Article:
One of the first lawsuits involving the collision of a self-driving car and a human driver was filed in California. The accident happened in December in heavy traffic outside of San Francisco. The lawsuit claims a Chevrolet Bolt that was operating in autonomous driving mode suddenly veered back into the motorcyclist's lane, knocking him to the ground. At the time of the incident there was a backup driver behind the wheel of GM's vehicle.
Earlier this month, the U.S. Department of Transportation's National Highway Traffic Safety Administration (NHTSA) released fatal traffic crash data collected from all 50 states and the District of Columbia for calendar year 2016. According to NHTSA, there were 37,461 people killed in crashes on U.S. roadways during 2016, an increase from 35,485 in 2015. The number of vehicle miles traveled on U.S. roads in 2016 increased by 2.2 percent, resulting in a 2.6 percent increase in fatalities from 2015. NHTSA found that distracted driving and drowsy driving fatalities declined, while fatalities related to other reckless behaviors such as speeding, alcohol impairment, and failure to wear a seatbelt increased from the previous year. Fatal traffic crashes increased from 2015 to 2016 in almost all segments of the population including passenger vehicle occupants, occupants of large trucks, pedestrians, bicyclists, motorists, alcohol-impaired driving, and time of day (daytime/nighttime).
According to the "State of Safety" report by the National Safety Council, Texas is one of 26 states which received either a 'D' or an 'F' for overall safety. According to the report, in 2015 a total of 10,208 deaths occurred in Texas. Of that figure, 3,722 fatalities occurred on the road, 6,020 fatalities occurred in the home and community, and 460 fatalities occurred in the workplace.
A recent study by Rice University's Kinder Institute found that intersections with stop lights are nine times more likely to have a fatal crash with pedestrians and bicyclists than those without stop lights. The study was prompted by the death of Rice University Professor Marjorie Corcoran who was hit and killed by a METRO light rail train near the Houston Medical Center in February. During the study, researchers examined records of all traffic crashes within the city of Houston from January 2010 to September 2016. Throughout this six-year period, there were 3,952 intersection-related automobile accidents involving pedestrians and bicyclists. Of those accidents, 90 resulted in a fatality, 1,802 resulted in an injury, and 2,060 were no-injury crashes. From 2012 to 2015, researchers noted a 42 percent increase in intersection-related collisions in Houston.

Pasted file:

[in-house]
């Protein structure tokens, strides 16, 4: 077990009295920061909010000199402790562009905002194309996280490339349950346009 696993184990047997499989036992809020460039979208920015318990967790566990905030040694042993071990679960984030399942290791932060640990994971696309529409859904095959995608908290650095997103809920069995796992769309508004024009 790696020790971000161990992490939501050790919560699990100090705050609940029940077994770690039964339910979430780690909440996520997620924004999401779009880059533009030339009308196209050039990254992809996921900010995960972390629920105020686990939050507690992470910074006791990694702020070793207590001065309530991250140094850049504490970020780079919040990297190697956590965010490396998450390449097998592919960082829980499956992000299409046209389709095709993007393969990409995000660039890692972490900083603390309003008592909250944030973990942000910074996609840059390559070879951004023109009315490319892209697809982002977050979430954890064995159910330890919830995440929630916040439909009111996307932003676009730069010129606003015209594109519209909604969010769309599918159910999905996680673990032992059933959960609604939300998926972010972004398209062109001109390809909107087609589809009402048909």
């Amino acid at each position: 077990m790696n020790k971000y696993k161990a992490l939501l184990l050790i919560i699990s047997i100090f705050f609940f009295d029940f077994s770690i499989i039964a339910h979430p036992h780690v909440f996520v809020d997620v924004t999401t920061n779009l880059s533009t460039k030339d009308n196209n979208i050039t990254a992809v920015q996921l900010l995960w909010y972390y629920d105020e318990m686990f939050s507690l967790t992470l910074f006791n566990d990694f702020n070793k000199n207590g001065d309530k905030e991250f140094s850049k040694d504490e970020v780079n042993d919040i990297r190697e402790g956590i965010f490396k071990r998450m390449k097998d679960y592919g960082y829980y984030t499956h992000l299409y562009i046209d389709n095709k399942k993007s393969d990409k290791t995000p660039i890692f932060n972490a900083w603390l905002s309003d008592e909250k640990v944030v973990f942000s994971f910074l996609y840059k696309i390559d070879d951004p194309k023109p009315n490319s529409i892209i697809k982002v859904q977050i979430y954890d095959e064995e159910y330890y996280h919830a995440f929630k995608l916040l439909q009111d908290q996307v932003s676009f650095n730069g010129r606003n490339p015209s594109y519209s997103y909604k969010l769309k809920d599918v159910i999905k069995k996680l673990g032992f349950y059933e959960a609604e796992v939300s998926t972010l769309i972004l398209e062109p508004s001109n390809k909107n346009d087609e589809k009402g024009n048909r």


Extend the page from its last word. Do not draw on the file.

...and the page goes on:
Yesterday, traffic on some of Houston's busiest freeways was snarled due to mishaps involving commercial trucks.
With the holiday season in full-swing comes an increase in traffic as more people hit the roads to visit family and friends, finish their holiday shopping, and attend holiday parties. The increase in people on the road also increases the chances of traffic accidents caused by distracted, aggressive, or impaired drivers.
Studies have shown that the drilling and fracking boom has been a major contributor to fatal accidents for industry workers, and also for vehicle drivers on Texas roadways. Texas currently has one of the highest accident rates of any state in the country.
With the back to school season in its second week, it is important to remember that with the return of children in classrooms means heavier traffic and congestion on the streets of Houston. A couple years ago in 2012, just outside of Houston on I-10, one of the most severely documented car accidents in Texas occurred. The tragic event, involving almost 150 vehicles, left two dead and as many as 100 injured. The pileup, attributed to dense fog and high traffic, caused three separate pileups to begin on Interstate 10 in both directions. An officer reported that when an SUV crashed into vehicles in front of them, a tractor-trailer then rammed from behind, running over the SUV, killing its occupants.
As the first day of school approaches for many schools across the country, pedestrian, bicyclists, and traffic congestion will dramatically increase in school zones. Due to this increase in traffic, it is essential for drivers to stay alert during peak commuting hours on school roads. Although drivers should always be vigilant for adult pedestrians, they should pay special attention for children pedestrians and bicyclists, as they are at a higher risk for injury.
The Associated Press recently reported that deaths of younger teen drivers increased sharply in the first six months of last year. This was based on a report released earlier this week by state highway safety officials.